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Nonuniform Share permissions across files and folders of a Windows 10 drive

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Last Modified: 2019-10-16
I've been trying to apply uniform Share permissions across the files and folders of an entire drive in a domain-joined Windows 10 Pro workstation.
I can take the steps but the results look strange.
(I've run sfc and DISM just lately on the host).

If I look at the Share permissions, they vary across the folders.
I did re-propogate the Security permissions just in case that it would have some effect.  Wishful thinking...

I've not yet tried logging into different users on the host to see if there are differences.
When I look at properties over the network, I don't see a Sharing tab at all......
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kevinhsiehNetwork Engineer
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Commented:
There are two kinds of permissions that control access to files and folders over a network. The first is the share permissions, which apply to everything in the entire share. Over the network, you cannot have permissions greater than the share permissions, even if you are an administrator or have full control on a sub folder.

The second set of permissions is NTFS, which you should be familiar with. NTFS permissions are granular and can vary per folder and even per file.

I continue to follow the initial model for setting permissions first laid out with Windows NT. Give EVERYONE full control permissions on the share, and put the real controls on the files and folders using NTFS. The effective permissions over the network is the intersection of permissions allowed through the share and the NTFS. By making the share permissions the least restrictive possible, it reduces the challenge of setting proper controls to just getting the NTFS permissions correct.
kevinhsiehNetwork Engineer
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Commented:
You cannot see share permissions remotely via Windows Explorer. Shares are managed remotely via the Computer Management MMC snap-in.
Fred MarshallPrincipal
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Commented:
kevinhsieh:  Thank you!

Yes, I do know the two kinds of permissions (or thought I did!) and am digging into those types a bit deeper.  

If I might ask:
The first is the share permissions, which apply to everything in the entire share.
This seems to be at odds with what I observed on the local host:
If I look at the Share permissions, they vary across the folders.
What I found came as quite a surprise.  So I'm trying to understand.  As I understand your comment on this, it should not be that way - which is what I also thought!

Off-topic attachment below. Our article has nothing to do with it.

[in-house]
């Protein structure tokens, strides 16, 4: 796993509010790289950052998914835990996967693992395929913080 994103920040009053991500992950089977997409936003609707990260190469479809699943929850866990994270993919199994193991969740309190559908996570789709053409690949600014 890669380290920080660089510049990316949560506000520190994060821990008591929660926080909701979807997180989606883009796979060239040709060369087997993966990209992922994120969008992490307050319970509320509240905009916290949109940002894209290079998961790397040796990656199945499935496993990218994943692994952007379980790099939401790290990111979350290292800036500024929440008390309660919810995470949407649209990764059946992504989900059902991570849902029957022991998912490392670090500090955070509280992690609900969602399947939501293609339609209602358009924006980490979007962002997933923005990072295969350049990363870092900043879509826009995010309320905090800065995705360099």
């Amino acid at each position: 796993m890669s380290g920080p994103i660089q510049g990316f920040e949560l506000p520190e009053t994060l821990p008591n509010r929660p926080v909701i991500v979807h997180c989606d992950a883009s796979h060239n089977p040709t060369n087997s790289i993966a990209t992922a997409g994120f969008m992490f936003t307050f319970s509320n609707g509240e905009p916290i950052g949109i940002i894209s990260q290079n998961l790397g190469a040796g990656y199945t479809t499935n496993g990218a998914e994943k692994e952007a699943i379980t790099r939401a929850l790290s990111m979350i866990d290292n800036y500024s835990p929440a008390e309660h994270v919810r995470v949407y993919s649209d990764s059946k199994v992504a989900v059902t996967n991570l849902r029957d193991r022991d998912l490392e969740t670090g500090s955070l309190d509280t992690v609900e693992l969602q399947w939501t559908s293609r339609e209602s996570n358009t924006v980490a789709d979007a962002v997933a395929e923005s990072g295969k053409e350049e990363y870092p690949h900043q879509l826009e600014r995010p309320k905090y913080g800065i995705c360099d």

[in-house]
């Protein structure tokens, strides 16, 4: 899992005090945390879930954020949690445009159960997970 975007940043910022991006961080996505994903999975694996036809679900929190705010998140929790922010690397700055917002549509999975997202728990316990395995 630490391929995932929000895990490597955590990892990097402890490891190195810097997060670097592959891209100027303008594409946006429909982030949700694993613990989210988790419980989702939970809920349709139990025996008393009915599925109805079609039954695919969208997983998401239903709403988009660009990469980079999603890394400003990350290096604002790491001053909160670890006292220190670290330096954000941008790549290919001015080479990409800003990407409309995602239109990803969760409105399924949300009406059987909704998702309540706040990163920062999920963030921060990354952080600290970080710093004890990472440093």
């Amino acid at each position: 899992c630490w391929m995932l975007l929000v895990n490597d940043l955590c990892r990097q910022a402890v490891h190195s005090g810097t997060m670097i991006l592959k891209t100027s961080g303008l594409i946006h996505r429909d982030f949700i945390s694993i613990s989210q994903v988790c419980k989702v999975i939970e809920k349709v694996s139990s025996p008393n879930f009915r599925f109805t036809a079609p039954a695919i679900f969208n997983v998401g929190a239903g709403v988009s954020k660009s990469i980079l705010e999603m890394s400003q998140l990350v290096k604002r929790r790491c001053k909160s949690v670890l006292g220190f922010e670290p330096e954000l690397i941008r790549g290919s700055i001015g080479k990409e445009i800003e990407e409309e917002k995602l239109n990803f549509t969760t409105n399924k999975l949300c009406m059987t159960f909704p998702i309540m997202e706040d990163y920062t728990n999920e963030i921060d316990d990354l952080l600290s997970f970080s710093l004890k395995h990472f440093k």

even if you are an administrator or have full control on a sub folder
This was in the context of Share permissions.  Still, I assumed you meant:
even if you are an administrator or have NTFS full control on a sub folder
... because, if not NTFS, this suggests non-uniform Share permissions.   ???
Otherwise, we would have a folder shared FULL with this User residing within a folder with NONE or READ or....
Right?  
I do understand "the most restrictive applies between Share and NTFS permissions".
I feel like I'm missing something fundamental.

Yes, I understand the initial model idea. I'm trying to use it throughout - when it makes sense to change things.
But, I've been working on a case where I want to switch permissions quickly (avoiding long times for propagation of inheritance) and the Share permissions were recommended for that purpose.  So, I was treating it as a "special case".  

I posted this question mostly about Share permissions as seen at the host.
Principal
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Commented:
OK.  Well, I've done some experiments in order to see how things seem to work.
My original assertion about non-uniform Sharing status seems to be incorrect.

In the case I was originally working on was with an external USB hard drive.
The drive is Shared but none of the subordinate top-level folders are shown as shared.  That's what caused my question.

Once I figured that out, I should have tested any conclusions.
So, I did a test and I don't see the same behavior on other external USB hard drives.
In my latest test, all the folders show that they are shared IF the drive is shared.
That's what I would have expected.
So, it appears something is corrupted or missing on this one.

So, I guess I'm working with a special case.
Indeed, because I turned on "Shared with" column in Windows Explorer and it shows the expected sharing.
Yet, the Properties of the folders, in this case, show Not Shared.
The original drive was BitLockered.  But I can't imagine that would matter.

Thanks for the insights!
Fred MarshallPrincipal
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Commented:
Thanks Kevin!